We’re all gonna wash away
      Well, that’s all right with me
      If heaven’s torrent can wash clean
      The arrogance that lies unseen
      In the damage done since we have gone
      Where we ought not to be
      Goodbye to a river”

  6. Very well written, it is a shame.

    I’m in the USA and haven’t showered in a week, frustrated over losing my job last week, I guess. Really letting myself go, but I’m saving water right? The unemployment levels are inaccurate. The government, I do not trust their numbers. I moved from Chicago to Philly for work about a year ago. Looking for work here now, thinking about going back home, but I have tickets for The Wall show every night in Philly, maybe come back to where Comfortably Numb originated?

    Wish you the best, safe travels.

  7. I think Water must be to everyone!

    In Italy, for example, someone would privatize it.

    Water = business. I’m very shocked about this! 😡

    Fortunately in my Country, there are many reasonable people that work to stop “Privatize water” and I support this Campaign. Here is the link (only in Italian, sorry; I can’t find English version).

    Have a good weekend to you FEd and my friend Bloggers! 🙂

    Bye, Hydrea

    1. How about ‘Acid Rain’ by the thrash band D.R.I.? (Does it really mean ‘Dirty Rotten Imbeciles’?) 😮

      Will our children look back
      With hatred or despair
      At a generation of idiots
      Who just didn’t care
      About the fossil fuel fumes
      And the aerosol sprays
      That put holes in the ozone
      And let in the rays
      That can cause cancer in humans?
      And what is it all worth
      Heating up our globe
      Destroying our own Earth?
      What will they think
      Of us with no concern
      About the seas of shit
      And radiation burn?
      We who watched
      The waters of the world
      Turn to lakes of lava
      Killing every form of life?
      Will they have regrets
      For being born at all
      Into a world where only
      Acid rain can fall
      On all the empty fields
      And on the vacant lots
      Where cockroaches and crab grass
      Are the only crops?
      Acid rain dissolving away
      The monuments of man
      Run for your lives!

      Acid rain
      Smell the rain coming?
      Acid rain
      Run for cover now!
      Acid rain
      The water is on fire!
      Acid rain


  8. Pretty sobering numbers FEd. I live in Michigan where about a quarter of the world’s fresh water supply is all around us. Things I take for granted millions go without.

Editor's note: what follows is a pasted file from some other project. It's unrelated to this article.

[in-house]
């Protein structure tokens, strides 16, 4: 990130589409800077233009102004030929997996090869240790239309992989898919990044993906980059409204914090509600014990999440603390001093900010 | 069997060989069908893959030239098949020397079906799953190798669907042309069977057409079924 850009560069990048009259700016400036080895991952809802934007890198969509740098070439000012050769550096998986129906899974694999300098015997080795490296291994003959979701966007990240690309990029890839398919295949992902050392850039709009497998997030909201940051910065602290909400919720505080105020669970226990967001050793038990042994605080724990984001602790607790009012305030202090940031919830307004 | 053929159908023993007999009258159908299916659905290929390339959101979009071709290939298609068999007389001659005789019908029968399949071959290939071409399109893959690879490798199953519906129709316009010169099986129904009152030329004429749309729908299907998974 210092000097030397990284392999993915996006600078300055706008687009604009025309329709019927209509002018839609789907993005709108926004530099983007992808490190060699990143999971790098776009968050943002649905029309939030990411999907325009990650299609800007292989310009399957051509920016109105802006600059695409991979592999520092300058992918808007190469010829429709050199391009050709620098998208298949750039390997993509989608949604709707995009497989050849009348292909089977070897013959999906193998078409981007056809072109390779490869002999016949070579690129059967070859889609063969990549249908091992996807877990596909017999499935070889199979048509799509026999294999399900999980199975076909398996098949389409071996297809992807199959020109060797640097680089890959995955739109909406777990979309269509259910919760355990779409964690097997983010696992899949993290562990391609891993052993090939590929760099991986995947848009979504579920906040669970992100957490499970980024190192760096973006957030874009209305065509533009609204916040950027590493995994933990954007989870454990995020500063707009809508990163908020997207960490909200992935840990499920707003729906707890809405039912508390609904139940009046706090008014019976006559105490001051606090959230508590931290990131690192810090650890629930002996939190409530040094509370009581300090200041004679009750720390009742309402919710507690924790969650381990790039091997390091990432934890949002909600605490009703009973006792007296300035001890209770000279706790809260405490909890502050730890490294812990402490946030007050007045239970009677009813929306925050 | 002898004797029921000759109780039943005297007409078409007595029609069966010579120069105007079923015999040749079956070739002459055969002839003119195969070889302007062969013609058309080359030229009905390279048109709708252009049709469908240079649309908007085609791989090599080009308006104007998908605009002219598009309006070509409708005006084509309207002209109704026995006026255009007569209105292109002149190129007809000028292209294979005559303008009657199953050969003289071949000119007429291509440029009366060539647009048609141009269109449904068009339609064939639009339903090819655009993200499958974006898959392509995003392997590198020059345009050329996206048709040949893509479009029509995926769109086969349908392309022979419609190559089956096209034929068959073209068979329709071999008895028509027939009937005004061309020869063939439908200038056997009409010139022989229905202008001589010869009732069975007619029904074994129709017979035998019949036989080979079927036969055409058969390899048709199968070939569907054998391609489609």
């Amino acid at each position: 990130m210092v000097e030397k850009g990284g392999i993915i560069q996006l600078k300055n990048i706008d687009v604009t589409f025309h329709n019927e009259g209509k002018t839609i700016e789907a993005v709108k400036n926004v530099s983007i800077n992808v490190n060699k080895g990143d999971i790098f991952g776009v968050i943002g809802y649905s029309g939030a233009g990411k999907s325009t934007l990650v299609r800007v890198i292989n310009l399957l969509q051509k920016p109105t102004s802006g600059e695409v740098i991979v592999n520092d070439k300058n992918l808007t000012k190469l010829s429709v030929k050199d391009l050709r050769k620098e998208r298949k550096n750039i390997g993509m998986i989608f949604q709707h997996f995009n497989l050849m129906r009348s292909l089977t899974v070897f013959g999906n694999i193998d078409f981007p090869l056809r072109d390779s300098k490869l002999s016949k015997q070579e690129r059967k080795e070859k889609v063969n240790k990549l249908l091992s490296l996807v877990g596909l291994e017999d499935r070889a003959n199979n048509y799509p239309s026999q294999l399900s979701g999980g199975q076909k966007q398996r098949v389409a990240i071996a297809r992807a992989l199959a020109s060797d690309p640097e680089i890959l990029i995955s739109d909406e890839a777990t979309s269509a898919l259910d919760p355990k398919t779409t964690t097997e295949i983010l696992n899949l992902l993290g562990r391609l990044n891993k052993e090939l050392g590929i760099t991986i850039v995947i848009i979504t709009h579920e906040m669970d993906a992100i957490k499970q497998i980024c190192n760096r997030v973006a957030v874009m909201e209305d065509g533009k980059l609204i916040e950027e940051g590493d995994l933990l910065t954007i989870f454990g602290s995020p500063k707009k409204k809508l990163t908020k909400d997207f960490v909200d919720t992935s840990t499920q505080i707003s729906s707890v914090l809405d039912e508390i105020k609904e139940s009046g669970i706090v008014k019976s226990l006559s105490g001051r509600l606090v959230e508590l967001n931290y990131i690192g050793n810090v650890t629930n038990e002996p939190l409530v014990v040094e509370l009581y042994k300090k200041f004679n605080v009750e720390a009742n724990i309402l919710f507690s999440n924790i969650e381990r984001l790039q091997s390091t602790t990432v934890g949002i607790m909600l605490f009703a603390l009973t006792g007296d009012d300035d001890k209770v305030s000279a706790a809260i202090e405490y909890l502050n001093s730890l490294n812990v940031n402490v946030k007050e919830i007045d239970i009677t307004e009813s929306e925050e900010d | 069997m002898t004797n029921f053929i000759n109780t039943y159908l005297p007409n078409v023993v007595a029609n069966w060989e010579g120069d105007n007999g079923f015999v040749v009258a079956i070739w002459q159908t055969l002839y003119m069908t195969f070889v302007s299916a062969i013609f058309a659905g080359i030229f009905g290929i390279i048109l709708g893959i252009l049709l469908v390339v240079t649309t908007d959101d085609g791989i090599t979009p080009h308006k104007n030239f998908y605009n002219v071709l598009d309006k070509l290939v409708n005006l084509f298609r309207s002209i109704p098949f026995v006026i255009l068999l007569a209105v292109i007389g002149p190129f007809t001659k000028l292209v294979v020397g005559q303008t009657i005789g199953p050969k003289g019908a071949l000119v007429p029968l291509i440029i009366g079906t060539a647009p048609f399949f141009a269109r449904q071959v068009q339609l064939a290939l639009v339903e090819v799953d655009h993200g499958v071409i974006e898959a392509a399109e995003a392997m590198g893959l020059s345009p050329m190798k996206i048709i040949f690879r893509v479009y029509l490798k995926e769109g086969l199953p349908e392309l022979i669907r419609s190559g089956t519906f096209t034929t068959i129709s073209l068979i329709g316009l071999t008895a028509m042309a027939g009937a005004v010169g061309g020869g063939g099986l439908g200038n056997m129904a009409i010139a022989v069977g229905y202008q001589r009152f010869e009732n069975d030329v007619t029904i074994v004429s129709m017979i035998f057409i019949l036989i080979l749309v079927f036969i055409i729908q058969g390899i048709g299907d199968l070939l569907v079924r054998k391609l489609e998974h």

We still have trouble with cities dumping raw sewage into our rivers and lakes whenever we get heavy rainfalls. Refineries dumping sludge and chemicals into the Great Lakes. We in Michigan and our bordering states and our Canadian friends are passionate about preserving this great resource.

    And don’t get me started on invasive species that get dumped into our lakes from the ballast of freighters.

    I use water saving shower heads, new aereators on all of my faucets. Only do full loads of laundry. Make sure my septic system is functioning properly. Small things like this can really make a difference.

    As for songs with water the only one I can think of off the top of my head is Perfect Water by Blue Oyster Cult.

    Perfect water
    The dark wind braids the waves
    The crazed birds raid the trees
    Is this our destiny?

    To join our hands at sea
    And slowly sink
    And slowly think
    This is perfect water
    Passing over me.


  9. I think this could be useful.

    It gives interesting advice to aspirant eco-friendly peasants, too. 😀

    And here is another website I found.

    I had not enough time to read all its features, yet, but I’ve seen it also speaks about water privatization, a very important issue, in my opinion.

    As for water songs (chosen only by the title):

    – Pink Floyd – The Thin Ice
    – The Who – Water
    – Blind Melon – No Rain
    – Deep Purple – Smoke On The Water
    – Simon and Garfunkel – Bridge Over Troubled Water
    – Guns n’ Roses – November Rain

    Great post, FEd. Thanks for the video and for the link to the petition. I’ll surely sign it.

    1. 44. Don’t water your lawn on windy days when most of the water blows away or evaporates.


      One of my (many) pet-hates with hotels is how they assume that you want your bedding and towels replaced after just one night. Why do they do that?

      Good find, Alessandra.

      Sobering fact (from your second link): 12 per cent of the world’s population uses 85 per cent of its water.

    2. 81. If your toilet was installed before 1992, reduce the amount of water used for each flush by inserting a displacement device in the tank.

      Some water companies offer water saving advice, devices and freebies, see this one and this one.

      I agree with Fed Alessandra, a useful link. Some of these tips could become second nature.


    3. But many hotels (mostly in Mediterranean countries) have this message written in the bathroom:

      ” Please, save water. A towel on the rack means: ‘I’ll use it again. A towel on the floor or in the tub means, ‘please exchange.’ ”

      People can decide and make a difference.

      Hotels in all countries should do the same.

    4. Michèle:

      The hotels I’ve visited in Central Europe in the last couple of years had all those stickers. Maybe you’d call me pessimist, but I’ve always believed, and I still do, that they do it for the money and not for the environment. Of course I never let them wash before I’ve left or after one week, which at the end helps…

      Best regards,


      P.S. I consider to oversee this entry in future. Every time I start blogging, it starts raining. 😉